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Rig-Veda Book 1 Hymn I. Agni., Rig Veda

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Rig Veda, tr. by Ralph T.H. Griffith, [1896] 1 I Laud Agni, the chosen Priest, God, minister of sacrifice, The hotar, lavishest of wealth. 2 Worthy is Agni to be praised by living as by ancient seers. He shall bring hitherward the Gods. 3 Through Agni man obtaineth wealth, yea, plenty waxing day by day, Most rich in heroes, glorious. 4 Agni, the perfect sacrifice which thou encompassest about Verily goeth to the Gods. 5 May Agni, sapient-minded Priest, truthful, most gloriously great, The God, come hither with the Gods. 6 Whatever blessing, Agni, thou wilt grant unto thy worshipper, That, Aṅgiras, is indeed thy truth. 7 To thee, dispeller of the night, O Agni, day by day with prayer Bringing thee reverence, we come 8 Ruler of sacrifices, guard of Law eternal, radiant One, Increasing in thine own abode. 9 Be to us easy of approach, even as a father to his son: Agni, be with us for our weal.

Table of Contents

Hymn I. Agni.
Hymn Ii. Vyu.
Hymn Iii. Avins
Hymn Iv. Indra
Hymn V. Indra.
Hymn Vi. Indra.
Hymn Vii. Indra.
Hymn Viii. Indra.
Hymn Ix. Indra.
Hymn X. Indra.
Hymn Xi. Indra.
Hymn Xii. Agni.
Hymn Xiii. Agni
Hymn Xiv. Vivedevas.
Hymn Xv. Tu.
Hymn Xvi. Indra.
Hymn Xvii. Indra-Varua
Hymn Xviii. Brahmaaspati.
Hymn Xix. Agni, Maruts.
Hymn Xx. Bhus.
Hymn Xxi. Indra-Agni.
Hymn Xxii. Avins And Others
Hymn Xxiii. Vyu And Others.
Hymn Xxiv. Varua And Others.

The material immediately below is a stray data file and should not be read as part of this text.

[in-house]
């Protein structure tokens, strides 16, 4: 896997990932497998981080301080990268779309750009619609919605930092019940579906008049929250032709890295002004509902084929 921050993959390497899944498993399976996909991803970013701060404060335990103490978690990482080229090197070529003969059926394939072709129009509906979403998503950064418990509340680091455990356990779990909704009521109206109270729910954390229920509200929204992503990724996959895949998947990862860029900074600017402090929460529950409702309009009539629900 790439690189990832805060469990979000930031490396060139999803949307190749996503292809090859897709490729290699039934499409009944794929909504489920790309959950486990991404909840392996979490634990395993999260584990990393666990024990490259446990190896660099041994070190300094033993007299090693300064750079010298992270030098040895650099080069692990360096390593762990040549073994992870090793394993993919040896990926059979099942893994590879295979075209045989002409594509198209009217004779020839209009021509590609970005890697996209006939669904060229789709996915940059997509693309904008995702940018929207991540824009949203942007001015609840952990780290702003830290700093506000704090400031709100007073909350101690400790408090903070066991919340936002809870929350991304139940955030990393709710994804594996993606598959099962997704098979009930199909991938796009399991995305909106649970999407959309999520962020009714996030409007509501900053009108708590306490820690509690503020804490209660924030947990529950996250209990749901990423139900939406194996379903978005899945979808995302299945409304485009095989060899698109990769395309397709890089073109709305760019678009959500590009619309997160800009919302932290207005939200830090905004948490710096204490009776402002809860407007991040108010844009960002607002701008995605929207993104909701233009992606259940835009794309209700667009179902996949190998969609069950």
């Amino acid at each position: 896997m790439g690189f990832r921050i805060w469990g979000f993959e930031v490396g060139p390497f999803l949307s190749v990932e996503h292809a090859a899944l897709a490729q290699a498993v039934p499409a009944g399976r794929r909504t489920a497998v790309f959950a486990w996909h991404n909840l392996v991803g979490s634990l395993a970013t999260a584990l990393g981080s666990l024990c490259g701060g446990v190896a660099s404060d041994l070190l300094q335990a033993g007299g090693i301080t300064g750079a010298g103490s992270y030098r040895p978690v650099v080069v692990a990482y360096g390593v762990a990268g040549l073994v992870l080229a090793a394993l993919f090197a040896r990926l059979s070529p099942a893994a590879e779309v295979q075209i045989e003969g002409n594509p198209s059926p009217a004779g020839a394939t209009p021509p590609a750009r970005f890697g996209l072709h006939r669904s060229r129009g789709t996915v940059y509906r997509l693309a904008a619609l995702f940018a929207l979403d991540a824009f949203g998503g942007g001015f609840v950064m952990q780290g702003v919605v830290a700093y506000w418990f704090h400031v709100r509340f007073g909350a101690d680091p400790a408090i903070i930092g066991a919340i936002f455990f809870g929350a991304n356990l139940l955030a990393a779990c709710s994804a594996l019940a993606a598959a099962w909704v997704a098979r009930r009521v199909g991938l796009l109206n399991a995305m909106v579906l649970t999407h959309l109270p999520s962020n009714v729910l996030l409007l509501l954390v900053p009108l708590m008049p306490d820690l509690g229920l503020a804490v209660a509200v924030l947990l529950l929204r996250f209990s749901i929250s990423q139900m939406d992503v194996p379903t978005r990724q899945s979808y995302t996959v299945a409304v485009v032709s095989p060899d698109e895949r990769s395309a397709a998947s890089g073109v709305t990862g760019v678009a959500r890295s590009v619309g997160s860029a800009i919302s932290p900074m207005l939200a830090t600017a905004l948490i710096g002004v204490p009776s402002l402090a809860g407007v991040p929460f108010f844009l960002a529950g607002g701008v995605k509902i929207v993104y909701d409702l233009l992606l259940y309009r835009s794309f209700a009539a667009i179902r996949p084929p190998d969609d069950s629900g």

Hymn Xxv. Varua.
Hymn Xxvi. Agni.
Hymn Xxvii. Agni.
Hymn Xxviii. Indra, Etc.
Hymn Xxix. Indra.
Hymn Xxx. Indra.
Hymn Xxxi. Agni.
Hymn Xxxii. Indra.
Hymn Xxxiii. Indra.
Hymn Xxxiv. Avins.
Hymn Xxxv. Savitar.
Hymn Xxxvi. Agni.
Hymn Xxxvii. Maruts.
Hymn Xxxviii. Maruts.
Hymn Xxxix Maruts.
Hymn Xl. Brahmaaspati
Hymn Xli. Varua, Mitra, Aryaman.
Hymn Xlii. Pan.
Hymn Xliii. Rudra.
Hymn Xliv. Agni.
Hymn Xlv. Agni.
Hymn Xlvi. Avins.
Hymn Xlvii. Avins.
Hymn Xlviii. Dawn.
Hymn Xlix. Dawn.
Hymn L. Srya.
Hymn Li. Indra.
Hymn Lii. Indra.
Hymn Liii. Indra.
Hymn Liv. Indra.
Hymn Lv. Indra.
Hymn Lvi. Indra.
Hymn Lvii. Indra.
Hymn Lviii. Agni.
Hymn Lix. Agni.
Hymn Lx. Agni.
Hymn Lxi. Indra.
Hymn Lxii. Indra.
Hymn Lxiii. Indra.
Hymn Lxiv. Maruts.
Hymn Lxv. Agni.
Hymn Lxvi. Agni.
Hymn Lxvii. Agni.
Hymn Lxviii. Agni.
Hymn Lxix. Agni.
Hymn Lxx. Agni.
Hymn Lxxi. Agni.
Hymn Lxxii. Agni.
Hymn Lxxiii. Agni.
Hymn Lxxiv. Agni.
Hymn Lxxv. Agni.
Hymn Lxxvi. Agni.
Hymn Lxxvii. Agni.
Hymn Lxxviii. Agni.
Hymn Lxxix. Agni.
Hymn Lxxx. Indra.
Hymn Lxxxi. Indra.
Hymn Lxxxii. Indra.
Hymn Lxxxiii. Indra.
Hymn Lxxxiv. Indra.
Hymn Lxxxv. Maruts.
Hymn Lxxxvi. Maruts.
Hymn Lxxxvii. Maruts.
Hymn Lxxxviii. Maruts.
Hymn Lxxxix. Vivedevas.
Hymn Xc. Vivedevas.
Hymn Xci. Soma.
Hymn Xcii. Dawn.
Hymn Xciii. Agni-Soma.
Hymn Xciv. Agni
Hymn Xcv. Agni
Hymn Xcvi. Agni.
Hymn Xcvii. Agni.
Hymn Xcviii. Agni.
Hymn Xcix. Agni.
Hymn C. Indra.
Hymn Ci. Indra.
Hymn Cii. Indra.
Hymn Ciii. Indra.
Hymn Civ. Indra.
Hymn Cv. Vivedevas.
Hymn Cvi. Vivedevas.
Hymn Cvii. Vivedevas.
Hymn Cviii. Indra-Agni.
Hymn Cix. Indra-Agni.
Hymn Cx. Bhus.
Hymn Cxi. Bhus.
Hymn Cxii. Avins.
Hymn Cxiii. Dawn.
Hymn Cxiv. Rudra.
Hymn Cxv. Srya.
Hymn Cxvi. Avins.
Hymn Cxvii. Avins.
Hymn Cxviii. Avins.
Hymn Cxix. Avins.
Hymn Cxx. Avins.
Hymn Cxxi. Indra.
Hymn Cxxii Vivedevas.
Hymn Cxxiii. Dawn.
Hymn Cxxiv. Dawn.
Hymn Cxxv. Svanaya.
Hymn Cxxvi. Bhvayavya.
Hymn Cxxvii Agni.
Hymn Cxxviii. Agni.